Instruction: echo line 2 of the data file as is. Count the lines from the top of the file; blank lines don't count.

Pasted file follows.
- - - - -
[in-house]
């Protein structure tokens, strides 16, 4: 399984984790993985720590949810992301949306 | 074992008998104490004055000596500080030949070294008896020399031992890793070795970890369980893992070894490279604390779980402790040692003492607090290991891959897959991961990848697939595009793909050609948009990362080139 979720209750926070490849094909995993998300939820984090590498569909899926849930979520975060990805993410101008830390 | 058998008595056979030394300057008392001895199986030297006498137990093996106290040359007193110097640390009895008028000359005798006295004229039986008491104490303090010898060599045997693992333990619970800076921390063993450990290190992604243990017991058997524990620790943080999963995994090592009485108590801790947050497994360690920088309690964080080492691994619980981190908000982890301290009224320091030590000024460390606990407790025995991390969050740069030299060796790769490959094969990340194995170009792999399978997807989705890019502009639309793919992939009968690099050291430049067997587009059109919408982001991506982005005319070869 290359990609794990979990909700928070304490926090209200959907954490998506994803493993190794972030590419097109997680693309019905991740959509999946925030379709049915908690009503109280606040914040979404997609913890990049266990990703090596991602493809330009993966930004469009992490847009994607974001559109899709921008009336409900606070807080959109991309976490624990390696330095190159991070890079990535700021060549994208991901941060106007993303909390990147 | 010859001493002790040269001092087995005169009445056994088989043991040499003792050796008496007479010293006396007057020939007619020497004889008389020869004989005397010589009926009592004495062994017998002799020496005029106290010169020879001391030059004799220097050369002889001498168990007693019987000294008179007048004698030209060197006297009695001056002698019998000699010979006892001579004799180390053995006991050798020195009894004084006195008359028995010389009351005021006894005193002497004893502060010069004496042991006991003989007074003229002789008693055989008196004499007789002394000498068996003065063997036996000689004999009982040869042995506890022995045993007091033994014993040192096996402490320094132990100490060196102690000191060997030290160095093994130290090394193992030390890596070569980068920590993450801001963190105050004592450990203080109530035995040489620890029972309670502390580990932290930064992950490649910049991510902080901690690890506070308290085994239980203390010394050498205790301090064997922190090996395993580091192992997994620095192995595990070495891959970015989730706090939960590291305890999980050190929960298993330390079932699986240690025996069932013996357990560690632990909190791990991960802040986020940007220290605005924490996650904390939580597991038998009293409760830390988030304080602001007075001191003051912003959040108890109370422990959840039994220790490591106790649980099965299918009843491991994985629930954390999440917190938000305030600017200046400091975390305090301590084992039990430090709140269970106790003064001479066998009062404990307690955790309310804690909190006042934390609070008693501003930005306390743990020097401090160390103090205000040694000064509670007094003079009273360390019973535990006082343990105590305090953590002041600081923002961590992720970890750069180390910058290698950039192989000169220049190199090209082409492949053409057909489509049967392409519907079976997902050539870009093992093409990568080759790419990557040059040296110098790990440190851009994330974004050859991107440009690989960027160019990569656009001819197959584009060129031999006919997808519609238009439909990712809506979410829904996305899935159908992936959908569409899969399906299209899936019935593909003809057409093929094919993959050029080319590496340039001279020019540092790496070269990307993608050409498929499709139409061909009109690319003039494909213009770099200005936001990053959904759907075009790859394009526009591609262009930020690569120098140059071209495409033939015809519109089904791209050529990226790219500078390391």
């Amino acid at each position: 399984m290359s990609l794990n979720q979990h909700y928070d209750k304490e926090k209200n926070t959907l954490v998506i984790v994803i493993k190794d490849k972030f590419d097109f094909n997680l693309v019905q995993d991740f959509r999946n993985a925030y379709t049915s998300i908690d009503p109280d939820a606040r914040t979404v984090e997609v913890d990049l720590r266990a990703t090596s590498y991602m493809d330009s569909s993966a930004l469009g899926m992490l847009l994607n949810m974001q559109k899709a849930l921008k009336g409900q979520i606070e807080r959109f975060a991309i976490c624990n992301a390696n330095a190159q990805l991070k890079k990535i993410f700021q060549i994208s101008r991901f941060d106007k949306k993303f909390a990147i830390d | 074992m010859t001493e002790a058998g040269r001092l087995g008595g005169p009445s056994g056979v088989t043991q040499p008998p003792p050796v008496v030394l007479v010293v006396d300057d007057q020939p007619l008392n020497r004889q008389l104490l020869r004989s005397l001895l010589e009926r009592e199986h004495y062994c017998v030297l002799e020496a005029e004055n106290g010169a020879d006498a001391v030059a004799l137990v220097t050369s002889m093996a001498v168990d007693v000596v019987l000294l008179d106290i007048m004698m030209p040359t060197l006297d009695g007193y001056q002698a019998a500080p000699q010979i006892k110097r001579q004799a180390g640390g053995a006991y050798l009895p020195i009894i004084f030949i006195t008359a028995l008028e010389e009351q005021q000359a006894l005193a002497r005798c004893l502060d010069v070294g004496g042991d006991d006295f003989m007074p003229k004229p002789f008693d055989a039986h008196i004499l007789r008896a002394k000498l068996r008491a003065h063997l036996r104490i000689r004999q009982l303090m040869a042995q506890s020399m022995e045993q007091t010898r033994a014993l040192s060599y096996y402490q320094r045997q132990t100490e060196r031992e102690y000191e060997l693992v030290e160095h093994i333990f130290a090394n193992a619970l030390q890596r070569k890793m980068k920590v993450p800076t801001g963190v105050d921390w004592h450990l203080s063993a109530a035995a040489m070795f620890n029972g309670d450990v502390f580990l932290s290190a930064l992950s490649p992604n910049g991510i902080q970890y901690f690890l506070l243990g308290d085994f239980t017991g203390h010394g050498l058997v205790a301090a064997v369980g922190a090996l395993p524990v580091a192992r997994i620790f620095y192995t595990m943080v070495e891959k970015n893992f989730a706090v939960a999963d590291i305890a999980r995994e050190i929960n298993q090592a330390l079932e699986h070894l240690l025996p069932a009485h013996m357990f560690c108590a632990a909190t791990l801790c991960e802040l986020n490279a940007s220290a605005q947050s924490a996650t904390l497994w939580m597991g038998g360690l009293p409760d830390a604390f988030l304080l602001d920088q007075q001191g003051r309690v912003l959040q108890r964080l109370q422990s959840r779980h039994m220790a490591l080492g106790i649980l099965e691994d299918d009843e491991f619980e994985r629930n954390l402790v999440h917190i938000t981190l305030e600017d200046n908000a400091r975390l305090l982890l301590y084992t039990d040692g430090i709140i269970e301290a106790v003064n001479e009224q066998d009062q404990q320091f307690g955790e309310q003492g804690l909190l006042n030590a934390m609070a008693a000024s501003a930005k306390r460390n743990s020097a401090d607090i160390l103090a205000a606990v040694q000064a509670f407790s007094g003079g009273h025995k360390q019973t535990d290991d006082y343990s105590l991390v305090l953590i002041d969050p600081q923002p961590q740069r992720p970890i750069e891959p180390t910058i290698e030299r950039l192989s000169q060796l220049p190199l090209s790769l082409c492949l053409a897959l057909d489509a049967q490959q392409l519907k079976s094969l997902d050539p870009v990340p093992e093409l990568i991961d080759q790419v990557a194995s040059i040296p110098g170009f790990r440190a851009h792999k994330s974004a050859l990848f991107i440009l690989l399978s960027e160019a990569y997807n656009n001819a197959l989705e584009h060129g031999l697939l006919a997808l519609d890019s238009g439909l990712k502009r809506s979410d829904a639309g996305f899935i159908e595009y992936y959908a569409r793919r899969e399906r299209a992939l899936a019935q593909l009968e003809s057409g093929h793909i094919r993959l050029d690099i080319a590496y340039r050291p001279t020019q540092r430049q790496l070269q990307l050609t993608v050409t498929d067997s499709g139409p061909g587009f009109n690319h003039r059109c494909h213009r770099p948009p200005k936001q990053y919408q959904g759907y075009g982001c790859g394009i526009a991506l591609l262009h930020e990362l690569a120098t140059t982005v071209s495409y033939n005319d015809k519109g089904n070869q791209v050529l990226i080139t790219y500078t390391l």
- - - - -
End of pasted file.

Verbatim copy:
């Protein structure tokens, strides 16, 4: 399984984790993985720590949810992301949306 | 074992008998104490004055000596500080030949070294008896020399031992890793070795970890369980893992070894490279604390779980402790040692003492607090290991891959897959991961990848697939595009793909050609948009990362080139 979720209750926070490849094909995993998300939820984090590498569909899926849930979520975060990805993410101008830390 | 058998008595056979030394300057008392001895199986030297006498137990093996106290040359007193110097640390009895008028000359005798006295004229039986008491104490303090010898060599045997693992333990619970800076921390063993450990290190992604243990017991058997524990620790943080999963995994090592009485108590801790947050497994360690920088309690964080080492691994619980981190908000982890301290009224320091030590000024460390606990407790025995991390969050740069030299060796790769490959094969990340194995170009792999399978997807989705890019502009639309793919992939009968690099050291430049067997587009059109919408982001991506982005005319070869 290359990609794990979990909700928070304490926090209200959907954490998506994803493993190794972030590419097109997680693309019905991740959509999946925030379709049915908690009503109280606040914040979404997609913890990049266990990703090596991602493809330009993966930004469009992490847009994607974001559109899709921008009336409900606070807080959109991309976490624990390696330095190159991070890079990535700021060549994208991901941060106007993303909390990147 | 010859001493002790040269001092087995005169009445056994088989043991040499003792050796008496007479010293006396007057020939007619020497004889008389020869004989005397010589009926009592004495062994017998002799020496005029106290010169020879001391030059004799220097050369002889001498168990007693019987000294008179007048004698030209060197006297009695001056002698019998000699010979006892001579004799180390053995006991050798020195009894004084006195008359028995010389009351005021006894005193002497004893502060010069004496042991006991003989007074003229002789008693055989008196004499007789002394000498068996003065063997036996000689004999009982040869042995506890022995045993007091033994014993040192096996402490320094132990100490060196102690000191060997030290160095093994130290090394193992030390890596070569980068920590993450801001963190105050004592450990203080109530035995040489620890029972309670502390580990932290930064992950490649910049991510902080901690690890506070308290085994239980203390010394050498205790301090064997922190090996395993580091192992997994620095192995595990070495891959970015989730706090939960590291305890999980050190929960298993330390079932699986240690025996069932013996357990560690632990909190791990991960802040986020940007220290605005924490996650904390939580597991038998009293409760830390988030304080602001007075001191003051912003959040108890109370422990959840039994220790490591106790649980099965299918009843491991994985629930954390999440917190938000305030600017200046400091975390305090301590084992039990430090709140269970106790003064001479066998009062404990307690955790309310804690909190006042934390609070008693501003930005306390743990020097401090160390103090205000040694000064509670007094003079009273360390019973535990006082343990105590305090953590002041600081923002961590992720970890750069180390910058290698950039192989000169220049190199090209082409492949053409057909489509049967392409519907079976997902050539870009093992093409990568080759790419990557040059040296110098790990440190851009994330974004050859991107440009690989960027160019990569656009001819197959584009060129031999006919997808519609238009439909990712809506979410829904996305899935159908992936959908569409899969399906299209899936019935593909003809057409093929094919993959050029080319590496340039001279020019540092790496070269990307993608050409498929499709139409061909009109690319003039494909213009770099200005936001990053959904759907075009790859394009526009591609262009930020690569120098140059071209495409033939015809519109089904791209050529990226790219500078390391």